$x,x+1,z$ is a Pythagorean triple iff $(2x+1)^2+1=2z^2$.

Let $u=2x+1$. Then $u^2-2z^2=-1$, a negative Pell equation whose solution lies in considering the units of $\mathbb Z[\sqrt 2]$ of norm $-1$.

It is clear that $\omega=1+\sqrt 2$ is a fundamental unit with norm $-1$. Therefore, all the other solutions of $u^2-2z^2=-1$ come from odd powers of $\omega$.

Thus, if $(u_k,z_k)$ is a solution of $u^2-2z^2=-1$, then the next one is given by

\begin{align} u_{k+1}+z_{k+1}\sqrt 2&=(u_k+z_k\sqrt 2)\omega^2 \\ &=(u_k+z_k\sqrt 2)(3+2\sqrt 2) \\ &=(3u_k+4z_k)+(2u_k+3z_k)\sqrt 2 \end{align} So, $u_{k+1}= 3u_k+4z_k$ and $z_{k+1}=2u_k+3z_k$.

Now let $u_{k+1}=2x_{k+1}+1$.

Then $$x_{k+1}=\frac{u_{k+1}-1}{2}=\frac{(3u_k+4z_k)-1}{2}=\frac{3(2x_k+1)+4z_k-1}{2}=3x_k+2z_k+1$$ and $$z_{k+1}=4x_k+3z_k+2$$ as claimed.

• Wow, thanks for your solution! – kelvin hong 方 Apr 28 '18 at 2:54

Pythagorean triples where $$|A-B|=1$$ are scarce and get more rare with altitude but they can continue to be found, indefinitely, given arbitrary precision. (There are only $$22$$ of them with $$A,B,C<10.2\text{ quadrillion.})$$ Proof that there are in infinite number of them is shown by the following functions which accept and yield natural numbers without end.

Another way of putting it is that we are eliminating (subtracting) a countably infinite set of triples from another countably infinite set of triples and even when you subtract a supposedly larger $$\aleph_0$$ set from a smaller $$\aleph_0$$ set (odd numbers minus natural numbers) the results are still infinite because they can be mapped. Here we have all triples minus extraneous triples.

To find them in a timely manner, we can use the following function to find the right combination of $$(m,n)$$ to use in Euclid's formula. The $$\pm$$ is used because the triples alternate: $$A>B$$ and $$A. $$\text{With infinite integers input }(n=\sqrt{2*m^2\pm1}-m)\text{ will always output an integer for some }m.$$ For all $$M\in\mathbb{N}$$, whenever this function yields an integer $$>0$$, we have the $$(m,n)$$ we need for a triple. The following $$19$$ were generated (in $$4$$ seconds) in a loop of $$m=1\text{ to }16,000,000$$ and $$f(m,n)$$ shows the variable values needed to generate each triple using Euclid's formula. The $$g(n,k)$$ shows the values (generated in $$1$$ second) for an alternate set of functions in a loop of $$m=1\text{ to }5,000,000$$. $$A=m^2-n^2\qquad B=2mn\qquad C=M^2+n^2$$ $$f(2,1)=g(1,1)=(3,4,5)$$ $$f(5,2)=g(2,2)=(21,20,29)$$ $$f(12,5)=g(4,5)=(119,120,169)$$ $$f(29,12)=g(9,12)=(697,696,985)$$ $$f(70,29)=g(21,29)=(4059,4060,5741)$$ $$f(169,70)=g(50,70)=(23661,23660,33461)$$ $$f(408,169)=g(120,169)=(137903,137904,195025)$$ $$f(985,408)=g(289,408)=(803761,803760,1136689)$$ $$f(2378,985)=g(697,985)=(4684659,4684660,6625109)$$ $$f(5741,2378)=g(1682,2378)=(27304197,27304196,38613965)$$ $$f(13860,5741)=g(4060,5741)=(159140519,159140520,225058681)$$ $$f(33461,13860)=g(9801,13860)=(927538921,927538920,1311738121)$$ $$f(80782,33461)=g(23661,33461)=(5406093003,5406093004,7645370045)$$ $$f(195025,80782)=g(57122,80782)=(31509019101,31509019100,44560482149)$$ $$f(470832,195025)=g(137904,195025)=(183648021599,183648021600,259717522849)$$ $$f(1136689,470832)=g(332929,470832)=(1070379110497,1070379110496,1513744654945)$$ $$f(2744210,1136689)=g(803761,1136689)=(6238626641379,6238626641380,8822750406821)$$ $$f(6625109,2744210)=g(1940450,2744210)=(36361380737781,36361380737780,51422757785981)$$ $$f(15994428,6625109)=g(4684660,6625109)=(211929657785303,211929657785304,299713796309065)$$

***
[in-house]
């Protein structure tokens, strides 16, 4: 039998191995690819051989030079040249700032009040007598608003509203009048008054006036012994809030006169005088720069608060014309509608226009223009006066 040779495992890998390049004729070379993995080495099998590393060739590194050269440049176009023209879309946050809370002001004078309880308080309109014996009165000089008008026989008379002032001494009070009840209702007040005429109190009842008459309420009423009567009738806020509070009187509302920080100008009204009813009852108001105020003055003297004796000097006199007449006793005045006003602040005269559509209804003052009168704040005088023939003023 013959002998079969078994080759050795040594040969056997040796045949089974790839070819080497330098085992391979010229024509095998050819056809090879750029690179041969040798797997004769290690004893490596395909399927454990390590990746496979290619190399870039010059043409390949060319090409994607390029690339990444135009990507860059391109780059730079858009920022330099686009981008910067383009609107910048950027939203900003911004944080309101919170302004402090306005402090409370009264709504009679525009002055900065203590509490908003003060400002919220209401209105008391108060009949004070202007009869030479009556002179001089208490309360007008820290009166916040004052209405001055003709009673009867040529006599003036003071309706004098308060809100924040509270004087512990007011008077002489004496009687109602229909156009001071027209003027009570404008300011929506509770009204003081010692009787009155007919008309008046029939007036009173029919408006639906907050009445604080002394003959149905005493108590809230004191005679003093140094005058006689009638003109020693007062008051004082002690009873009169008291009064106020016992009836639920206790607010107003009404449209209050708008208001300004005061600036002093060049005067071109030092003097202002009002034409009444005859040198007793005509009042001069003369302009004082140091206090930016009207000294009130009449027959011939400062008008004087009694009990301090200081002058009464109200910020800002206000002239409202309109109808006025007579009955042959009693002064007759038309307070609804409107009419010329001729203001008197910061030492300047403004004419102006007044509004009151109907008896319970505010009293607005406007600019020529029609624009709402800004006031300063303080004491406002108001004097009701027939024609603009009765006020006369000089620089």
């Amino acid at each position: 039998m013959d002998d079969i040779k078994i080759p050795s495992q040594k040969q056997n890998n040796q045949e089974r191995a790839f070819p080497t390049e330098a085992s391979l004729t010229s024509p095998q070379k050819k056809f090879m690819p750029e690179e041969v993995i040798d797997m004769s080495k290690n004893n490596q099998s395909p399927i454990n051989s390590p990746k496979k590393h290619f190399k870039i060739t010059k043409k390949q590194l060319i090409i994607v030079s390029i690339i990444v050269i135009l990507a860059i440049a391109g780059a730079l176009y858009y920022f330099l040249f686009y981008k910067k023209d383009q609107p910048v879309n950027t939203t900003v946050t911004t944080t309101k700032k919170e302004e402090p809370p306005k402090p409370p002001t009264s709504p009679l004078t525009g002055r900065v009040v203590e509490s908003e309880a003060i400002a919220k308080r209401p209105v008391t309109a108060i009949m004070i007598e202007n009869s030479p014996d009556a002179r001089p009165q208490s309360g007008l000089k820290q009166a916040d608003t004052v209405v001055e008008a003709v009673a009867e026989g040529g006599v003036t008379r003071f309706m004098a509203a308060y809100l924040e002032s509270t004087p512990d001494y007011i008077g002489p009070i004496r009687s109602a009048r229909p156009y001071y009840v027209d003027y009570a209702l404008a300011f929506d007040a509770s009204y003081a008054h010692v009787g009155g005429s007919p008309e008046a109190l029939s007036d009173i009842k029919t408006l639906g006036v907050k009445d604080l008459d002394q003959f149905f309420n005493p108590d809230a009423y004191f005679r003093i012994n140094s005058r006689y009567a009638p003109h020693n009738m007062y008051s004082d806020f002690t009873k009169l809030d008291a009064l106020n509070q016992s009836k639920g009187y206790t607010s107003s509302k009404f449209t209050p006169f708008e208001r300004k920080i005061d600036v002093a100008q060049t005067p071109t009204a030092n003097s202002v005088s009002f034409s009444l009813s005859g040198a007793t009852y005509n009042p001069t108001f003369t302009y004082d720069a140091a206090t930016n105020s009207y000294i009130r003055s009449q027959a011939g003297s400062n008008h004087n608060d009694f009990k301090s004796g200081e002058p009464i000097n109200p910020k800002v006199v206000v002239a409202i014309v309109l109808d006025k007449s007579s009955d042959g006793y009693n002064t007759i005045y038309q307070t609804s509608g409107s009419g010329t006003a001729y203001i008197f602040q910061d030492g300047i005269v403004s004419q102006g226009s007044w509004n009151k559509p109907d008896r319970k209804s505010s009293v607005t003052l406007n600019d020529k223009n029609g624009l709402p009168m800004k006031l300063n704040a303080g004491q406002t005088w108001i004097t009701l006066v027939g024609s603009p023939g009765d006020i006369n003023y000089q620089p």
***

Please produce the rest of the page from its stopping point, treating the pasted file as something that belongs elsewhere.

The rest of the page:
The alternate formula mentioned above is slightly faster since it deals only with the subset of triples where $$GCD(A,B,C)=(2m-1)^2,m\in\mathbb{N}$$. We have the needed $$(n,k)$$ values whenever the following yields a positive integer.

$$k=\sqrt{\frac{(2n-1)^2\pm1}{2}}$$ Having found a needed $$(n,k)$$ the following will generate a needed triple. $$A=(2n-1)^2+2(2n-1)k\qquad B=2(2n-1)k+2k^2\qquad C=(2n-1)^2+2(2n-1)k+2k^2$$